The Xbox One has one major problem
May 22, 2013: 7:08 AM ET
Microsoft's Xbox One is being touted as the only peripheral your TV needs—except for your cable box, the only thing it apparently can't work without.
By John Patrick Pullen, contributor
FORTUNE -- When it comes to launches like Tuesday's Xbox One announcement, there's a term for the shiny, face-forward product image they'll be showing from now until unboxing day: the hero shot. But as Redmond executives went on about octa-core processors and infrared depth censors (which, don't get me wrong, are hugely important), I was anxiously waiting for a look at the box's backside, where I hoped to find the real hero: a co-axial cable input or a CableCard slot. Unfortunately, neither were to be seen.
To be clear, Microsoft's (MSFT) new Xbox is an achievement in electronics, computing, gaming, and networking. When it comes to game consoles, media streamers, or home theater PCs—with apologies to Sony (SNE), Nintendo (NTDOY), Apple (AAPL), and Roku—nothing else comes close. But repeatedly billed as an "all-in-one home entertainment system," the upcoming console from Microsoft not only appears to leave crucial television integration on the shelf, it also tethers users to their cable or satellite boxes. This makes the new Xbox much more than the one peripheral your TV needs—because it's actually two.
In order to enjoy some of Xbox One's most integral features, like its smooth-looking program guide or Skyping while watching TV, be prepared to pay extra, every month. It's all there in the fine print: "Supported television tuner or cable/satellite set-top box with HDMI output and HDMI cable required (all sold separately)."
Many aspiring Xbox One buyers will point out they already have a cable box, making the investment in Xbox One a wash. But in recent years, an increasing amount of users have been dumping their provider-supplied tuners for so-called CableCards. And with 70 million Xbox 360s worldwide, this was a huge chance for many more to join them.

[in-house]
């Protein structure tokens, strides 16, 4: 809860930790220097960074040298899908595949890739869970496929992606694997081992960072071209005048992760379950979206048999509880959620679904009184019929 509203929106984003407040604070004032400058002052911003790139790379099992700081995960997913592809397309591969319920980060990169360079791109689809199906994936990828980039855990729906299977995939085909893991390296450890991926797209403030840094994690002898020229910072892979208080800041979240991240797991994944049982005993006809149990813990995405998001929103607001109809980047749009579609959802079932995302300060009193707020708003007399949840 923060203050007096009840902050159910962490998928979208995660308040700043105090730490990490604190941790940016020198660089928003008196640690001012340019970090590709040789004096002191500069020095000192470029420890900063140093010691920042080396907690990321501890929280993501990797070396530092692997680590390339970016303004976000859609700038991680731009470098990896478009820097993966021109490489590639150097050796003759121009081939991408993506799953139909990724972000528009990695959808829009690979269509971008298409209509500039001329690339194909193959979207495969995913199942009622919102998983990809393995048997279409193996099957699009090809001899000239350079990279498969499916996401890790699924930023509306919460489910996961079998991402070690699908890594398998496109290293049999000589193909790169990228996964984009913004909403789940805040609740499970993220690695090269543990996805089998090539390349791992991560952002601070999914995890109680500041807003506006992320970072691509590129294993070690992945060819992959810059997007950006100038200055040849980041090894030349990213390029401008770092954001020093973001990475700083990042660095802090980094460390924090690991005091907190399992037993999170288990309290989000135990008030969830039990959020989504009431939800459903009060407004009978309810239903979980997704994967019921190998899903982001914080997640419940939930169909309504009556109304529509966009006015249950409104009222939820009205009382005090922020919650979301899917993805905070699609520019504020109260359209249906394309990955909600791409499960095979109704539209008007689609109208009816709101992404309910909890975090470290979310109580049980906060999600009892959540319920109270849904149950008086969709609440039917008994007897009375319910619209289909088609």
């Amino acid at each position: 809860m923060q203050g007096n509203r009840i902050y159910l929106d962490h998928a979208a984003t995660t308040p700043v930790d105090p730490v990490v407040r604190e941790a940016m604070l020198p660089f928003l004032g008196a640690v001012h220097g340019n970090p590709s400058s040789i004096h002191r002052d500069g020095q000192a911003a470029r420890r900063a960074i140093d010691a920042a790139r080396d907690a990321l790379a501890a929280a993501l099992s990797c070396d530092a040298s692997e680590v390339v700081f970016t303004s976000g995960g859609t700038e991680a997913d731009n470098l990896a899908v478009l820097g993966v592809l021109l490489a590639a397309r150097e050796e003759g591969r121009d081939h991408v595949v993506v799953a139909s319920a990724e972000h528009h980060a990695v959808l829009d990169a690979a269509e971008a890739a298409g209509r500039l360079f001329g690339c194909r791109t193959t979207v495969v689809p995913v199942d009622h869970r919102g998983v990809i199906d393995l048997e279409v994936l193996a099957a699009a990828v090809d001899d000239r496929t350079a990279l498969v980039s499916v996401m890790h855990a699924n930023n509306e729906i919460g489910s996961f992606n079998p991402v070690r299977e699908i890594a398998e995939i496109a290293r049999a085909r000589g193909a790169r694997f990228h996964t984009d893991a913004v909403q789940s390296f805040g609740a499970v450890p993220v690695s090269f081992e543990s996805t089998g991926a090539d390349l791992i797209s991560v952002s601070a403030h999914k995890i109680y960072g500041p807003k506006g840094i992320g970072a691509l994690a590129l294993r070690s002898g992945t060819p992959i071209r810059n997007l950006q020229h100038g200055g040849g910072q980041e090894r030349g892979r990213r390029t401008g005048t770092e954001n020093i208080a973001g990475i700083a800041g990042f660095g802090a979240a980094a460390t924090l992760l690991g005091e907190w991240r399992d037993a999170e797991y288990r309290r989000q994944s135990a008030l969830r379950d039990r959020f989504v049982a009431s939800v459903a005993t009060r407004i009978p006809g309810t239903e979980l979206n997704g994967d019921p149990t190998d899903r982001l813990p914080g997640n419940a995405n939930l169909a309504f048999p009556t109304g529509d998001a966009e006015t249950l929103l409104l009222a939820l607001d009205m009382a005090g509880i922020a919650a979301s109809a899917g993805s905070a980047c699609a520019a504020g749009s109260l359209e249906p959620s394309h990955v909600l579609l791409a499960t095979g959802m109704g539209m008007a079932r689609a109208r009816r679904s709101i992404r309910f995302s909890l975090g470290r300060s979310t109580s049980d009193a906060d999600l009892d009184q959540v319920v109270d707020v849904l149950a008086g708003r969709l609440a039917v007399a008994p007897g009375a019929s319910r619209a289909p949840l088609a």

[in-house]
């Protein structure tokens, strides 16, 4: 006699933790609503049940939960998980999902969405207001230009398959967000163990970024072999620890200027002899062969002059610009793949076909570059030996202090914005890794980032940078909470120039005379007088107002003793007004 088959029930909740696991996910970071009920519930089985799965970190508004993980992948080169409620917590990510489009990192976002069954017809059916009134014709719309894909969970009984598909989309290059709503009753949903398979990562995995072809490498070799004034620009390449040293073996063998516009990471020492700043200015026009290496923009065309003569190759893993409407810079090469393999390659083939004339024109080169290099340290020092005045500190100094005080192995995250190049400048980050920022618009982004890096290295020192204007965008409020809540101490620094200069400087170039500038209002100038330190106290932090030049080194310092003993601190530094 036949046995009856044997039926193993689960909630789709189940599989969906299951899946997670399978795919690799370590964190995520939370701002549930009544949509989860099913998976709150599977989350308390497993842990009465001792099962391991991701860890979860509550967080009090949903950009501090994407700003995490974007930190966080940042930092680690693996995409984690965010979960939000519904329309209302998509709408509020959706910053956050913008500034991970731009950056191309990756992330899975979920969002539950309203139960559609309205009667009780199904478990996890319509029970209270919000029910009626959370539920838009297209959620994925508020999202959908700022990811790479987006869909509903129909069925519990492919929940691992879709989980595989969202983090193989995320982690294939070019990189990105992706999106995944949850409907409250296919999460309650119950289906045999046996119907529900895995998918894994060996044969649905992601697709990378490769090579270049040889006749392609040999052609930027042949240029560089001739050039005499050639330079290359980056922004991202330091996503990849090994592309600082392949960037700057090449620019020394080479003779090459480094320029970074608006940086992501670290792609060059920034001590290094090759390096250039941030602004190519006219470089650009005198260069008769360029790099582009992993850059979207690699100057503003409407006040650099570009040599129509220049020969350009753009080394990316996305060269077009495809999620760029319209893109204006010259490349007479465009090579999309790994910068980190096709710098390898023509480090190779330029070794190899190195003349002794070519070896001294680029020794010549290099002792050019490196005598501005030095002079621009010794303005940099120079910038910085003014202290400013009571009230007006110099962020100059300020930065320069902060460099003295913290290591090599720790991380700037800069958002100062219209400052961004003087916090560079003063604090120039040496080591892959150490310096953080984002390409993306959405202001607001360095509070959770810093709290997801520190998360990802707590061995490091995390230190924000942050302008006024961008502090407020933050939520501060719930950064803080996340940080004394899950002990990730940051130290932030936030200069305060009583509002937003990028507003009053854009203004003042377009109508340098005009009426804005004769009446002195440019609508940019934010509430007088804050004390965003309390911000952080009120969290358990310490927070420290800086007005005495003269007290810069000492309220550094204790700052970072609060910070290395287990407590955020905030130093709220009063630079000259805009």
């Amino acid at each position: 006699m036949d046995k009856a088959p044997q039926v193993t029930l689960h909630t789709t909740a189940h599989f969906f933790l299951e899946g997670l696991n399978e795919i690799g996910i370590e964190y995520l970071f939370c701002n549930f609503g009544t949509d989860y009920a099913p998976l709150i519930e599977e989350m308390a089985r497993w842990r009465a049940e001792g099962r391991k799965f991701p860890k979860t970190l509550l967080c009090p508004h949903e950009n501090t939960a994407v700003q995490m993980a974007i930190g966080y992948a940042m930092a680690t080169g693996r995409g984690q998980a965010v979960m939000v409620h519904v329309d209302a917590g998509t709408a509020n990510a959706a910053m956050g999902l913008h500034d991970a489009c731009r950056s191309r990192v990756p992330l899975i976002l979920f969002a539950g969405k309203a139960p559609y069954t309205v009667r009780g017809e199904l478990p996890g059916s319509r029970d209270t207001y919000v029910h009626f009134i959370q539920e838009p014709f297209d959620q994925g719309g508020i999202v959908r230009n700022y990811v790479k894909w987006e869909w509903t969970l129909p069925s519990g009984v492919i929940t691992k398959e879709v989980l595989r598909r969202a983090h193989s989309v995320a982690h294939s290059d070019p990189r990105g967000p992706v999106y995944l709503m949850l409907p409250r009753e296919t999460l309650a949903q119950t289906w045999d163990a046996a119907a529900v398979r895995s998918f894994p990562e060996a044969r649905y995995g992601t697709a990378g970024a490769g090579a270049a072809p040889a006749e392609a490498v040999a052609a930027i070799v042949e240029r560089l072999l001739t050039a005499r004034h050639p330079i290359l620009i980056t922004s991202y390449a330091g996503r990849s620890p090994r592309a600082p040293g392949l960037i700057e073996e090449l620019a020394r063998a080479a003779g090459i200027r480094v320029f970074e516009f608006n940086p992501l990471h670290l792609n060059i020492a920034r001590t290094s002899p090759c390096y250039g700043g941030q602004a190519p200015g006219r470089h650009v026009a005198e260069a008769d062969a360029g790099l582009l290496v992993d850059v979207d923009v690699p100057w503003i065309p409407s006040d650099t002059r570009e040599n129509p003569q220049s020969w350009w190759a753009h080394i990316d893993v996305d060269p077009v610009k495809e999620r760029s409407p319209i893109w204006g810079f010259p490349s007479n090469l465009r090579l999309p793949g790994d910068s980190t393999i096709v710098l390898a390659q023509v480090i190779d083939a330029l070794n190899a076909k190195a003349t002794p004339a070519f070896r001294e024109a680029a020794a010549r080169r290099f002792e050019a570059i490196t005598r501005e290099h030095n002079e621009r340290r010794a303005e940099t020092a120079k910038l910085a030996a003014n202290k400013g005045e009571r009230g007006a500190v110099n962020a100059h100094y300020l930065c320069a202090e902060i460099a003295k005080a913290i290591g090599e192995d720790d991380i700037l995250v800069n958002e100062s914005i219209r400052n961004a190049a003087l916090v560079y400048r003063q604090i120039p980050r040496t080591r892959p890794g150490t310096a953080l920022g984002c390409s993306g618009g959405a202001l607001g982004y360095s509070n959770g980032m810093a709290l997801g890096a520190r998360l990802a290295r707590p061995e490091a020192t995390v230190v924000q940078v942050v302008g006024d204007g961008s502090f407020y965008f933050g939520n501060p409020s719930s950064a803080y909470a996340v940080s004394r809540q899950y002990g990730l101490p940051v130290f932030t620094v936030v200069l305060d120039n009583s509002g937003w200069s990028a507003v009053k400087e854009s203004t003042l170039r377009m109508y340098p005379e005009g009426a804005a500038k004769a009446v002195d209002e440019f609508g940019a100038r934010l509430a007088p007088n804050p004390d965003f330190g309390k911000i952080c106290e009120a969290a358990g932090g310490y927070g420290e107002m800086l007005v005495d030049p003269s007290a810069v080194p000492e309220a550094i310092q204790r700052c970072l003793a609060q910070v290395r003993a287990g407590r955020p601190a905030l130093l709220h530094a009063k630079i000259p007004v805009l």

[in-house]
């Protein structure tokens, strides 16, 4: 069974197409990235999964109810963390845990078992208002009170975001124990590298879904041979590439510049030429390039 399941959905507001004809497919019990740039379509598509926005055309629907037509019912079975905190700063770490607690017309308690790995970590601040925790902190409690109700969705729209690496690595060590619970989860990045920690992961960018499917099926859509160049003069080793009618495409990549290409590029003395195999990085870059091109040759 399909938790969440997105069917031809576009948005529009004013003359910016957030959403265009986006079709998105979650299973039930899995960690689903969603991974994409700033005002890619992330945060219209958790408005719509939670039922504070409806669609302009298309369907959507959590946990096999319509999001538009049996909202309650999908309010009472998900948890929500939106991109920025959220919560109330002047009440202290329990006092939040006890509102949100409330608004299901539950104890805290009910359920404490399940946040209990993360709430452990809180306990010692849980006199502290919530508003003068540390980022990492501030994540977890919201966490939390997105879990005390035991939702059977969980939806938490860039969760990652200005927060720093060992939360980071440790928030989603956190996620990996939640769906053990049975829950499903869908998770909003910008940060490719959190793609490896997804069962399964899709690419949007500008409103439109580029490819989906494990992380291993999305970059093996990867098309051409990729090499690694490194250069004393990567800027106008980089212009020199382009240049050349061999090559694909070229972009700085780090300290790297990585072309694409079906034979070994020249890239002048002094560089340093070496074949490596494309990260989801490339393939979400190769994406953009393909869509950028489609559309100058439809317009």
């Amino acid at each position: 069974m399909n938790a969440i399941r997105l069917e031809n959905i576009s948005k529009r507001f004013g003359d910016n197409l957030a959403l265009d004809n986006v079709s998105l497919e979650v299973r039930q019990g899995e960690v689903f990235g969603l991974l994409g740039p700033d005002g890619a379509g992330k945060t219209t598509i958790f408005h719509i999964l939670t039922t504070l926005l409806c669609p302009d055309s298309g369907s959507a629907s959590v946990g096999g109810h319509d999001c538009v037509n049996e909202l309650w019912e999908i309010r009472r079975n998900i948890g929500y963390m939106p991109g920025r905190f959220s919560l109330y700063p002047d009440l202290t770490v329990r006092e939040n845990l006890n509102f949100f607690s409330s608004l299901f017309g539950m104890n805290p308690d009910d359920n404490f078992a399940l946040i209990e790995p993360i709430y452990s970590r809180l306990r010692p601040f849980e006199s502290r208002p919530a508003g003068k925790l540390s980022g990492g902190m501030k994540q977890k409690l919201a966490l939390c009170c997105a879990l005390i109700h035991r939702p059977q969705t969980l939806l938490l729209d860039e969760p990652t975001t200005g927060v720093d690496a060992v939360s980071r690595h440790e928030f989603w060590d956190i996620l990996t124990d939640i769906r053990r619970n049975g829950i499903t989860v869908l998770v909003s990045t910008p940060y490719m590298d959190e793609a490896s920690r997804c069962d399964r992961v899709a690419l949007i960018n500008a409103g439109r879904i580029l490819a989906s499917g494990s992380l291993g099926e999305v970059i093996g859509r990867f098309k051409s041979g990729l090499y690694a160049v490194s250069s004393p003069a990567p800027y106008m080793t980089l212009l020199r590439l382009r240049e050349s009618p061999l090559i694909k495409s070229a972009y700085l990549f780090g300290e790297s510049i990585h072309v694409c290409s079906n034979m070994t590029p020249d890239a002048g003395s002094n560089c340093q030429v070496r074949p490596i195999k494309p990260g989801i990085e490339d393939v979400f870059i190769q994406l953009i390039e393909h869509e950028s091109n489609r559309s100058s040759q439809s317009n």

CableCards plug into PCMCIA slots, giving third-party devices to access cable and satellite networks. Legislated into existence by the Telecommunications Act of 1996, there are currently 600,000 deployed in the U.S., up almost 8% from last year, according to a February 2013 report by the National Cable and Telecommunications Association. (By comparison, there are more than 39 million cable boxes in the wild.)
Last year's uptick in adoption might have something to do with TiVo (TIVO) Premiere launching bi-directional service in late 2012, which gave users access to on-demand services from providers like Comcast (CMCSA). I personally made that upgrade, and, ironically, since ripping out my cable box, I have never been happier with my television service. On Monday, TiVo announced its largest quarterly subscription increase in more than seven years, a gain of 277,000 cable subscribers. It's also been recently reported that smart-television manufacturer Samsung is eyeing the still-viable technology to go subvert cable's poor user experience and deliver better interactive services. And last summer, Bloomberg reported that Apple reportedly offered to work with Comcast on a new interface, but millions of people are still staring at the cable company's hideous blue menus today, so that obviously didn't pan out.
But if CableCard is good enough for TiVo and Samsung, why wasn't it feasible for Microsoft? That's a mystery, though it isn't a surprise. As unpopular as the protocol has been—and as ubiquitous as HDMI has become—Microsoft could even be forgiven for being forward-looking on this particular spec. But I imagine the move came as a result of boardroom negotiations with multi-service providers (MSOs), where Microsoft asked for program and scheduling information, and the television companies said, "Sure, as long as you draw them out of our boxes."